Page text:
This enormous 1770s cap was lovingly nicknamed "the Mrs Miggins cap" by my husband. The name sort of stuck. :)
These pictures were my inspiration, but I changed and combined, as usual. I am just no good at exact reproductions. :)
more pictures of 18th century caps: https://www.pinterest.com/hertzwerk/18th-c-caps/
I used white or off white (I can't really tell...) silk organza (2,8), which is very thin and nice. Some of the ribbons/frills I treated with corn starch to stop them from fraying, because I didn't want to hem them to keep the whole cap "airy" despite its many decorations. It doesn't totally stop fraying, but it helps a little to keep the fibres together.
I didn't use a pattern, but if you want to use a commercial pattern, the base of the cap is close to JP Ryans Dormeuse/Baigneuse. All in all I used nearly 2 metres of fabric.
(yes, the wig is hilarious, I've written a tutorial about it...) :) http://hertzwerk-freiburg.blogspot.de/2015/10/1770s-big-hair-wig-tutorial.html
Tuesday, 24 November 2015
Monday, 23 November 2015
On one of the fairest and warmest weekends of November we've had a wonderful weekend in 1775 at the stunning "Schloss Freudental" located at the Bodensee (Lake Constance).
A few pictures to illustrate the weekend.
A place to be....
Following pictures (C) Stefan Winter if not otherwise stated.
|getting up leisurely|
|I think we qualify for the next BBC costume drama! (C)SaMa|
Afternoon chats and delicious caps
|Louis Carrogis dit Carmontelle|
Monday, 16 November 2015
|(C) Stefan Winter|
Sometimes you just fall in love.
|(C) Stefan Winter|
And so I did with this dress and this portrait...
I just had to make it.
This is the long story of the evolution of the sage green dress ("The Landgravine Dress").
|that colour!!! wow!|
Portrait Juliane von Hessen Philippsthal
more on this Lady here:
|From National Trust. I LOVE the buttons!|
(also in Nancy Bradfield's "Costume in Detail" pp 59)
I have to admit, this green fabric (silk taffeta) matured on my fabric stash for quite a while, until I finally started with it. I really really love the colour. First I thought I might make an interpretation of the portrait dress, but I wasn't really sure about all that gauze ruching and the long sleeves and the front of the dress... so... that leaves nothing really... but the colour is still great!
Then I remembered that dress from Patterns of Fashion (J. Arnold) (Vol 1, p 41) (=PoF1) (and it also happens to be on the front cover...) and decided I would go that direction and, if the amount of fabric allows it, would even make a gown with trimming. My trimmings are not exactly as they are in the original. I didn't use a pinked scalloped edge (I used zig-zag scissors, which is also ok on Pinking on Marquise.de) and I didn't make tiny box pleats but just ruched the strips of taffetta, because I think the zigzagged edge looked nicer ruched than pleated (I do think a box pleated scalloped edge is the bees-knees, though...!!)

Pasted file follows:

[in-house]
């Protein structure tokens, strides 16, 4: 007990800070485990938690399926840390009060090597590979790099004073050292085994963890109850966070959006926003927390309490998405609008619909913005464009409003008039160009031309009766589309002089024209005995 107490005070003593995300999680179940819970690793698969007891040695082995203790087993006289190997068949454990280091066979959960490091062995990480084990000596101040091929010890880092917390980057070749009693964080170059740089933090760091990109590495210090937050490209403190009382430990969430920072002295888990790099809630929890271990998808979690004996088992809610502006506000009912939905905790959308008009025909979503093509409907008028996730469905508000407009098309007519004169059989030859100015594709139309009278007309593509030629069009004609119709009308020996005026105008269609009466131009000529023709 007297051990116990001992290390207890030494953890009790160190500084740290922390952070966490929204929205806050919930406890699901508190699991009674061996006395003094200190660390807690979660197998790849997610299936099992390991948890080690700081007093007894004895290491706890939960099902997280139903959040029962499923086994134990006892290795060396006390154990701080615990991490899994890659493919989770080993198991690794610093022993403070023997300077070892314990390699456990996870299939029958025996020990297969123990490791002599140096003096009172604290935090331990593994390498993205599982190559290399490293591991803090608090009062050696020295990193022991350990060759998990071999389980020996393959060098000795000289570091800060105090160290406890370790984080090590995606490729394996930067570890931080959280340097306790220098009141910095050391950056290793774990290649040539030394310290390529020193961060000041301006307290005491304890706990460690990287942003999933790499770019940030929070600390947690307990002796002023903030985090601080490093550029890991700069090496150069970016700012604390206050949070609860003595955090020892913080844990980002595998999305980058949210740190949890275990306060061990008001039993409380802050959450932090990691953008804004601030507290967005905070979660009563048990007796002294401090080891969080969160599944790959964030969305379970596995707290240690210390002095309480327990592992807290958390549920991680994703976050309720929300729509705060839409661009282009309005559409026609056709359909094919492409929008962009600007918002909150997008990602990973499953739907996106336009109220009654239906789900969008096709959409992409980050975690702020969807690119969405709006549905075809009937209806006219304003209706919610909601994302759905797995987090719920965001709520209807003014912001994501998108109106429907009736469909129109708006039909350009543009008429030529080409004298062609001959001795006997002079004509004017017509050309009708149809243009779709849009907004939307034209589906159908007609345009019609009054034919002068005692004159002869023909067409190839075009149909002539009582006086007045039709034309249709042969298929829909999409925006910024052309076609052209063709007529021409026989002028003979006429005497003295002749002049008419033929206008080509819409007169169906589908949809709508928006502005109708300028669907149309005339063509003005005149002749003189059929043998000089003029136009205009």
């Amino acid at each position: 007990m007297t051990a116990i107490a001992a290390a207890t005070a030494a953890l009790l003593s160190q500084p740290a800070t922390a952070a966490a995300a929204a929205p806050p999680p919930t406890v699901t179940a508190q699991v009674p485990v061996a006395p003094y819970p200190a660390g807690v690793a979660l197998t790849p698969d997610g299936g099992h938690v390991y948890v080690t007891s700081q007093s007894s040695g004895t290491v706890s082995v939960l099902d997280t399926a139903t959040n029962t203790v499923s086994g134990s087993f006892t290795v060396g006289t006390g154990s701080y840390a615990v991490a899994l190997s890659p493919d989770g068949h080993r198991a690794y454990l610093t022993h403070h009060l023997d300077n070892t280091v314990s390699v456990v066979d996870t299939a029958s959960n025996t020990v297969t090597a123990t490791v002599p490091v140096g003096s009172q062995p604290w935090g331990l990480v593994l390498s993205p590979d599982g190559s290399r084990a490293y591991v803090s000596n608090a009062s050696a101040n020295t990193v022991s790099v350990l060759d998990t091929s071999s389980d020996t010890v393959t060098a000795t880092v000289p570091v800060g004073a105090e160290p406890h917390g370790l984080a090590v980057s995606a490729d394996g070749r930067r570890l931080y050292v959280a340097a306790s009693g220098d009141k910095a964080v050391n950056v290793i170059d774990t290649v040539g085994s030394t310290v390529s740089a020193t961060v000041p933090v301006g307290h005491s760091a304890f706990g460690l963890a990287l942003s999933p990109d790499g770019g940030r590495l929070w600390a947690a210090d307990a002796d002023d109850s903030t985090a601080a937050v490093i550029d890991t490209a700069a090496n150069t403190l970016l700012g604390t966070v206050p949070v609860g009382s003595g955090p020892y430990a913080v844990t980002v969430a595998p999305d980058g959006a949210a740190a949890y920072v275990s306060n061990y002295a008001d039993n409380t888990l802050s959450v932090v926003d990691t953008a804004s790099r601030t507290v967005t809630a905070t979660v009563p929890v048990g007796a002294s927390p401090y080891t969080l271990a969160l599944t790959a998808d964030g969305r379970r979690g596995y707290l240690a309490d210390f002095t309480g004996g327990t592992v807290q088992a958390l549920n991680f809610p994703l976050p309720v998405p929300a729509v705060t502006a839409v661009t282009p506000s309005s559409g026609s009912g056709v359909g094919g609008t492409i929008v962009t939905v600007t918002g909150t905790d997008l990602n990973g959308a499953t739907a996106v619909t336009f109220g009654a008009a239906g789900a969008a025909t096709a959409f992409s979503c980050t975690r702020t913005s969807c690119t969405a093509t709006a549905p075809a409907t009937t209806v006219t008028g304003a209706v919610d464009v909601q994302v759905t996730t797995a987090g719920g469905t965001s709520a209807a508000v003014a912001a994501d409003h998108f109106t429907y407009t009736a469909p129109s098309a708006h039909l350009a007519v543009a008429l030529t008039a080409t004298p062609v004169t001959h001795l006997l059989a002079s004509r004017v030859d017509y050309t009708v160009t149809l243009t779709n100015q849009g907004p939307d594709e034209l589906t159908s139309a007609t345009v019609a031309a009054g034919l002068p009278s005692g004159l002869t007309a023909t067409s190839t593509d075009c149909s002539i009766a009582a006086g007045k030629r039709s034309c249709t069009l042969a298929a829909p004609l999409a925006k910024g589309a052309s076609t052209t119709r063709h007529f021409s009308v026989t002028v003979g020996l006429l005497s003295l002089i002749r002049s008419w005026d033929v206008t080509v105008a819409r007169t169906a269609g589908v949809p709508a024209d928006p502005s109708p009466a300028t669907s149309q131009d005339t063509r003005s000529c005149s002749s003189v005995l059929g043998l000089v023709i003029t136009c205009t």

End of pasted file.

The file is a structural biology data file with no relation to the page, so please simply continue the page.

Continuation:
I've always wanted to use the patterns from PoF just to try it and my first obstacle was how to enlarge those patterns.I first copied them on 1-inch-paper by hand. And because I like to try pleating in paper first before I actually do it with the fabric, I had a go at that - and totally failed the first times. So I thought I might have copied something wrong and it took me half of a day to find out how to digitalize and print those patterns.
In case you like to try it, this is how I did it:
I scanned the pattern page or part of the page from the PoF book and saved it as a jpeg. Then I used "inkscape" (freeware) to enlarge it to 800%. Then I saved that as a png. And then inserted it into a Word Excel file. And then I printed it on A4 pages with Excel. Worked a treat. If you enlarge the PoF you'll notice you don't exactly get a print-out that has 1 square = 1 inch, because it's not 100% accurate in the book either. But as is it rather unlikely that the patterns will be exactly our size, it doesn't really matter if you have 1 inch more or less. If you are perfectionist (or German, or both), you can play with the enlarging, maybe you need 810% or so. But you'll still have to do lots of fitting anyway.
So, with this newly and successfully printed out pattern I made lots and lots of folding experiments. After the first few tries I was convinced that Janet Arnold must have made a mistake in her diagramms (how very snobbishly arrogant of me...). I had another go at it again and tried lots of different things and all of a sudden it seemed to work. I think that seamstress did an extremly clever thing when she was doing those pleats.(Unless J.A. actually did make a mistake and this is just how it turns out...)
The main problem was, that the folding instructions in PoF were rudimentary, apart from the general direction ("it's a box pleat") it doesn't tell you much. And the drawing isn't really a big help, either.
The same dress can also be seen in "Costume in Detail" by Nancy Bradfield, p.59. While trying and failing with those pleats I looked at PoF and CiD again and again for guidance, only to find that the description and drawings of the dress somewhat differ in the two books. I'd love to have a look at the original gown, really.
I've come up with a solution that works and looks nice, as I've not had the chance to look at the original dress I can't tell you whether it is right, but I am positive that it is entirely possible. :)
Pleating guide (xps file, easy to open in internet explorer)